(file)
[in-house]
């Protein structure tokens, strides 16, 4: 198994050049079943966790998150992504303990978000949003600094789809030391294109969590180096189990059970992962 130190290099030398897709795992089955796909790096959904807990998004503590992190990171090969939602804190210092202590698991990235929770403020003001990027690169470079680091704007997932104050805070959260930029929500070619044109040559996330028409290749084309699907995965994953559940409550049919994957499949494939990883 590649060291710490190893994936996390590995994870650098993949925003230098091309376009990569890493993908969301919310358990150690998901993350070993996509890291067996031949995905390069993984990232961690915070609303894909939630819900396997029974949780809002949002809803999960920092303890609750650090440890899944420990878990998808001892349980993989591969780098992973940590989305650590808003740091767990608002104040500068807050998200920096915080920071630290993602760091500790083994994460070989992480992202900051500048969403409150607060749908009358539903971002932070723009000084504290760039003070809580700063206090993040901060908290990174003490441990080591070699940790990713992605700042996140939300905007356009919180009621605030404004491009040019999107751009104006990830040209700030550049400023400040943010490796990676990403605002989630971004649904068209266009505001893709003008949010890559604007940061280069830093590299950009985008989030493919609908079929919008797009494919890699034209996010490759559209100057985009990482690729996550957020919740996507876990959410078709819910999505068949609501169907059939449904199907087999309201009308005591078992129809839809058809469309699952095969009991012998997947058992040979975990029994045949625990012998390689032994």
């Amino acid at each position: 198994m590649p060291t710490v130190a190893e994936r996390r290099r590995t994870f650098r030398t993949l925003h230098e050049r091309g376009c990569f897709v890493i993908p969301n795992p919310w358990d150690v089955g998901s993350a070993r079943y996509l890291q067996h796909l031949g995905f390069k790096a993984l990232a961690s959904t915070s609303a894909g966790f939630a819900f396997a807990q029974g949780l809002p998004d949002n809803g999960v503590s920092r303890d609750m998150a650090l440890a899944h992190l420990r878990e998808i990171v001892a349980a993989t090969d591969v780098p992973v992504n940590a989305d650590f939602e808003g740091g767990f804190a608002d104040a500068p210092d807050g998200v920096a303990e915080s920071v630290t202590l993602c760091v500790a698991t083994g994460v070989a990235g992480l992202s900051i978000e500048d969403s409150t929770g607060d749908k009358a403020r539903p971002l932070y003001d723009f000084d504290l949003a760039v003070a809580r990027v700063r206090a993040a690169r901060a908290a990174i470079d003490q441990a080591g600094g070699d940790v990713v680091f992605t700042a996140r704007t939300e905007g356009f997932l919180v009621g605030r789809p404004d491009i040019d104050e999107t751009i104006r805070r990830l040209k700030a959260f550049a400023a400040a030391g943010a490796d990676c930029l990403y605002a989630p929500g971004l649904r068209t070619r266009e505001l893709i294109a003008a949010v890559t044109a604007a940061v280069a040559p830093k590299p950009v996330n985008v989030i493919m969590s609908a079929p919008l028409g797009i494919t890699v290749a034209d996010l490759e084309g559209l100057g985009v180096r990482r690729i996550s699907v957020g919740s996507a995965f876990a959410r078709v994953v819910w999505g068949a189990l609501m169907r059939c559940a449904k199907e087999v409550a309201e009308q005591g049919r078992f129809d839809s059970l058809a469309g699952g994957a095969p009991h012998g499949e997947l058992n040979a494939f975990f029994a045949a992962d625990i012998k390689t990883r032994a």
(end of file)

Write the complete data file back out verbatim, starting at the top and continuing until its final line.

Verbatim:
[in-house]
């Protein structure tokens, strides 16, 4: 198994050049079943966790998150992504303990978000949003600094789809030391294109969590180096189990059970992962 130190290099030398897709795992089955796909790096959904807990998004503590992190990171090969939602804190210092202590698991990235929770403020003001990027690169470079680091704007997932104050805070959260930029929500070619044109040559996330028409290749084309699907995965994953559940409550049919994957499949494939990883 590649060291710490190893994936996390590995994870650098993949925003230098091309376009990569890493993908969301919310358990150690998901993350070993996509890291067996031949995905390069993984990232961690915070609303894909939630819900396997029974949780809002949002809803999960920092303890609750650090440890899944420990878990998808001892349980993989591969780098992973940590989305650590808003740091767990608002104040500068807050998200920096915080920071630290993602760091500790083994994460070989992480992202900051500048969403409150607060749908009358539903971002932070723009000084504290760039003070809580700063206090993040901060908290990174003490441990080591070699940790990713992605700042996140939300905007356009919180009621605030404004491009040019999107751009104006990830040209700030550049400023400040943010490796990676990403605002989630971004649904068209266009505001893709003008949010890559604007940061280069830093590299950009985008989030493919609908079929919008797009494919890699034209996010490759559209100057985009990482690729996550957020919740996507876990959410078709819910999505068949609501169907059939449904199907087999309201009308005591078992129809839809058809469309699952095969009991012998997947058992040979975990029994045949625990012998390689032994």
């Amino acid at each position: 198994m590649p060291t710490v130190a190893e994936r996390r290099r590995t994870f650098r030398t993949l925003h230098e050049r091309g376009c990569f897709v890493i993908p969301n795992p919310w358990d150690v089955g998901s993350a070993r079943y996509l890291q067996h796909l031949g995905f390069k790096a993984l990232a961690s959904t915070s609303a894909g966790f939630a819900f396997a807990q029974g949780l809002p998004d949002n809803g999960v503590s920092r303890d609750m998150a650090l440890a899944h992190l420990r878990e998808i990171v001892a349980a993989t090969d591969v780098p992973v992504n940590a989305d650590f939602e808003g740091g767990f804190a608002d104040a500068p210092d807050g998200v920096a303990e915080s920071v630290t202590l993602c760091v500790a698991t083994g994460v070989a990235g992480l992202s900051i978000e500048d969403s409150t929770g607060d749908k009358a403020r539903p971002l932070y003001d723009f000084d504290l949003a760039v003070a809580r990027v700063r206090a993040a690169r901060a908290a990174i470079d003490q441990a080591g600094g070699d940790v990713v680091f992605t700042a996140r704007t939300e905007g356009f997932l919180v009621g605030r789809p404004d491009i040019d104050e999107t751009i104006r805070r990830l040209k700030a959260f550049a400023a400040a030391g943010a490796d990676c930029l990403y605002a989630p929500g971004l649904r068209t070619r266009e505001l893709i294109a003008a949010v890559t044109a604007a940061v280069a040559p830093k590299p950009v996330n985008v989030i493919m969590s609908a079929p919008l028409g797009i494919t890699v290749a034209d996010l490759e084309g559209l100057g985009v180096r990482r690729i996550s699907v957020g919740s996507a995965f876990a959410r078709v994953v819910w999505g068949a189990l609501m169907r059939c559940a449904k199907e087999v409550a309201e009308q005591g049919r078992f129809d839809s059970l058809a469309g699952g994957a095969p009991h012998g499949e997947l058992n040979a494939f975990f029994a045949a992962d625990i012998k390689t990883r032994a």